The masses were totally excluded from the late shah's secular, Westernized, petrodollar banquet. They kept getting nothing under the revolutionary, clerical oligarchy that never implemented in practice the rhetorical slogans of Islamic solidarity. Former president Mohammad Khatami, for all the appreciation of his "dialogue of civilizations", did nothing to put more mutton kebab on people's plates. Every major decision - even in domestic policy - remains with the supreme leader.

The economy remains atrophied, dependent on bazaaris and bonyads (foundations) that ultimately respond to the supreme leader. According to a US-educated economic analyst, who insists on anonymity for his own protection, income tax accounts for less than 7% of the state's budget, deficits are underestimated, inflation could easily spin out of control and the private sector is atrophied compared with the omnipresent state.

Ahmadinejad's much-taunted plan last year to "put oil revenues on people's plates" was ditched: it would lead to an explosion of inflation. He couldn't even place his own man at the crucial Ministry of Petroleum. As another government official put it, "It's hard to believe we have to import 60% of our gasoline from abroad. The previous governments built too many mosques and not enough refineries."

The worldly, secular Ebrahim Yazdi, former Iranian foreign minister (under Khomeini) and current secretary general of the Freedom Movement of Iran - an opposition party banned from contesting the latest elections - tries to sum it up. "Ahmadinejad has failed his promises of economic justice. Under Khatami, at least we had long-range planning and investment in the private industrial sector. Ahmadinejad is in favor of the welfare state, a 19th-century idea. We have a proverb in Persian: 'A good year could be judged by the spring.' Ahmadinejad's 'spring' says it all."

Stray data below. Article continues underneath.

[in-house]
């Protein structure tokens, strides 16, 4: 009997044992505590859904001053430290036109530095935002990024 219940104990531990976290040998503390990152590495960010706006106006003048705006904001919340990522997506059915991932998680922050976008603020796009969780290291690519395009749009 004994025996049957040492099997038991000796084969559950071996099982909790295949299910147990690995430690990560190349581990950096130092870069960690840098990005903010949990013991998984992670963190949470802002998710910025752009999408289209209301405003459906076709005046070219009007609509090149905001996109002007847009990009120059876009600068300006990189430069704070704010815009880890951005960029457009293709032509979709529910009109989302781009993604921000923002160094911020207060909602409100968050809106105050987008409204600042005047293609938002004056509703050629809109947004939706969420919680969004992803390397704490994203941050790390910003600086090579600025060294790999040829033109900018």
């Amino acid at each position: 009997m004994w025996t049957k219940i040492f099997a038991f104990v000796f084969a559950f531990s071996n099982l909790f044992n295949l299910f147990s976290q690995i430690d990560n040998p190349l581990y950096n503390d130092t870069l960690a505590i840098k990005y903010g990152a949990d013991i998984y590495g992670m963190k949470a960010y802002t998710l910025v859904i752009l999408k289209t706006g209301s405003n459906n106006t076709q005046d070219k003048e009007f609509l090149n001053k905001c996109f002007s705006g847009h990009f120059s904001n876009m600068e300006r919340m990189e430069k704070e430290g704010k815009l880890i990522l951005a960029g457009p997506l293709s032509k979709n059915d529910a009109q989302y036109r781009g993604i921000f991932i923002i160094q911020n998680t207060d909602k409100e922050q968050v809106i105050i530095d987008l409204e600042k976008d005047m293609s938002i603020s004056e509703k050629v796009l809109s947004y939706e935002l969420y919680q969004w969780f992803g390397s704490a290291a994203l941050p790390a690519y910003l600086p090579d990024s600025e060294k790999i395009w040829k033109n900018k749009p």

Nine months into the Ahmadinejad administration, Iran's political apartheid is still more than evident. For all of the president's populist rhetoric and his outsider posture, it remains a case of the khodiah (our people) against the gheyreh kodiah (the others), insiders against outsiders. In many aspects, foreign outsiders cannot shake the impression of an austere, melancholic, suffocating society carrying the weight of 27 years of a historical, sociopolitical and religious experiment gone wrong.

The majlis (parliament) could invoke its constitutional powers and sack the president before this coming summer.

The inability of regime critics to differentiate Khamenei from Ahmedinejad cripples our ability to play them against each other.

Posted by Orrin Judd at May 21, 2006 8:51 AM

Let's differentiate. One has fewer loose screws than the other.

Posted by: Tom C., Stamford,Ct. at May 21, 2006 9:31 AM

You sound like liberals a few years ago, plotting how to divide Colin Powell from George W. Bush. They always had hope, but the wedge never got driven in. Perhaps they eventually realized their wishful thinking was allowing them to be played.

Posted by: pj at May 21, 2006 9:32 AM


Excellent example. Colin's off to oblivion.

Posted by: oj at May 21, 2006 10:32 AM


Who's Ahmedinejad, Bush or Powell?

Posted by: Tom C., Stamford,Ct. at May 21, 2006 12:14 PM

The one who's gone.

Posted by: oj at May 21, 2006 12:17 PM

Colin was only let go when the administration was strong enough that it didn't need to pretend to have a liberal voice. So, too, if the regime replaces Khamenei it will signal their confidence.

Posted by: pj at May 21, 2006 12:19 PM

Bush is the liberal voice. Powell is a conservative.

Posted by: oj at May 21, 2006 12:28 PM